Contamination of food and individuals by food workers has been identified as an important contributing factor during foodborne illness investigations. Physical and chemical barriers to prevent microbial contamination of food are hurdles that block or reduce the transfer of pathogens to the food surface from the hands of a food worker, from other foods, or from the environment. In food service operations, direct contact of food by hands should be prevented by the use of barriers, especially when gloves are not worn. Although these barriers have been used for decades in food processing and food service operations, their effectiveness is sometimes questioned or their use may be ignored. Physical barriers include properly engineered building walls and doors to minimize the flow of outside particles and pests to food storage and food preparation areas; food shields to prevent aerosol contamination of displayed food by customers and workers; work clothing designated strictly for work (clothing worn outdoors can carry undesirable microorganisms, including pathogens from infected family members, into the work environment); and utensils such as spoons, tongs, and deli papers to prevent direct contact between hands and the food being prepared or served. Money and ready-to-eat foods should be handled as two separate operations, preferably by two workers. Chemical barriers include sanitizing solutions used to remove microorganisms (including pathogens) from objects or materials used during food production and preparation and to launder uniforms, work clothes, and soiled linens. However, laundering as normally practiced may not effectively eliminate viral pathogens.
In this article, the seventh in a series on food worker- associated outbreaks, the discussion focuses on physical barriers to prevent food from being contaminated. Previous articles in this series reviewed the numerous foodborne outbreaks linked to food workers, and lack of hand hygiene, including lack of or improper use of gloves, was listed among the risk factors (37, 95, 96). Other articles documented how easily hands can be contaminated in food preparation environments from contact with raw foods and from infected coworkers. Pathogens with low infective doses may be present on hands in high numbers and can be easily transferred to foods and/or food contact surfaces and can survive for long periods (97-99). Barriers, including protective clothing, hand utensils, and food shields or sneeze guards, are widely used in food operations, particularly in retail food and food service environments, although the value of these barriers has not been thoroughly researched. No risk assessment has evaluated the degree to which these barriers reduce foodborne illness or which barrier is most effective. However, it is generally agreed that multiple barriers (hurdles) are better than one or two when producing, preparing, and serving food. The present article is a review of the use of various barriers, excluding gloves, for preventing food contamination. The use and effectiveness of gloves as barriers is addressed in the next article in this series (100).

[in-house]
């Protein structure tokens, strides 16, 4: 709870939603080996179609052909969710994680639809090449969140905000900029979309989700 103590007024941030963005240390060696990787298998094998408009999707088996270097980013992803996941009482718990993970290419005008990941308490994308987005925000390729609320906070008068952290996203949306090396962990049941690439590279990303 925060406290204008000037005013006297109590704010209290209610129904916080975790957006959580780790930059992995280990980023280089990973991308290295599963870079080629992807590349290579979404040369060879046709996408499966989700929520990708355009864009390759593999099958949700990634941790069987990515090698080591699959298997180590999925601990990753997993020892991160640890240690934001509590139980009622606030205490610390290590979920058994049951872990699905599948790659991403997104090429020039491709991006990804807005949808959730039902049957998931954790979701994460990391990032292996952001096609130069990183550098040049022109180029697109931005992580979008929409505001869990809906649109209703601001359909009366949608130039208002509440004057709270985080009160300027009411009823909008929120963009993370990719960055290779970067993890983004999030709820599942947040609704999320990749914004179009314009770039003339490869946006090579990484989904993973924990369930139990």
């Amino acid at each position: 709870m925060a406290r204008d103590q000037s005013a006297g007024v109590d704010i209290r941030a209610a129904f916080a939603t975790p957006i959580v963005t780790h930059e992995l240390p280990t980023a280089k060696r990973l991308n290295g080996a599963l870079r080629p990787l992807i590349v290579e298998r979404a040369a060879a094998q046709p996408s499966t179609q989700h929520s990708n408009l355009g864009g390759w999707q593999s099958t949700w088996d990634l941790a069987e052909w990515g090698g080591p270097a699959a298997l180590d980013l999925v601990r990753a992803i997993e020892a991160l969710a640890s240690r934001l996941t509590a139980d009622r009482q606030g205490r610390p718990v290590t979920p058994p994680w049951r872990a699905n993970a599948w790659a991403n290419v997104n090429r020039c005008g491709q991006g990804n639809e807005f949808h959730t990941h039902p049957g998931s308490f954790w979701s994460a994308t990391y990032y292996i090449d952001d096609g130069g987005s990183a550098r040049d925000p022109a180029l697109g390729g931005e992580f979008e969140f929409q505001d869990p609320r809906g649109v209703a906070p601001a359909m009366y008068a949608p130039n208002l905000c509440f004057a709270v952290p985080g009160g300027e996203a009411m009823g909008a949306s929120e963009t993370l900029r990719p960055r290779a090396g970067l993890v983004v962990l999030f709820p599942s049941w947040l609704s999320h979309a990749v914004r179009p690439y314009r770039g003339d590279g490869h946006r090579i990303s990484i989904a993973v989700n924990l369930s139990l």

PHYSICAL BARRIERS TO REDUCE CONTAMINATION
Building structure and design. Buildings for food processing operations should be constructed to limit the spread of pathogenic and spoilage organisms, especially where there are potential multiple sources of contamination, e.g., raw ingredients, workers' clothing and footwear, dust, and pests. Other sources may be the processing environment, e.g., air ducts, fans, eroded flooring, leaky roofs or drains, difficult-to-clean equipment, conveyor belts, and cleaning and maintenance tools such as mops. It is hard to know how much contamination within a facility is directly spread by workers and how much is associated with environmental conditions such as airflow and drains, but workers are instrumental in activities that influence all of these factors.
Buildings must be sufficiently secure to reduce any opportunity of external penetration that may cause damage to the operation. Many industries have established zones for different risks for contamination that require different monitoring and cleaning regimens. Depending on the type of operation, e.g., whether it has a total pathogen inactivation step, a facility may generally be divided into four zones (one, two, or three processing areas in addition to the nonprocessing areas) or two zones (high- and low-risk areas, more frequently used in Europe). These areas can include those for raw materials and receiving, mixing, and other precooking steps, where general good manufacturing practices apply, and cooking areas (38).
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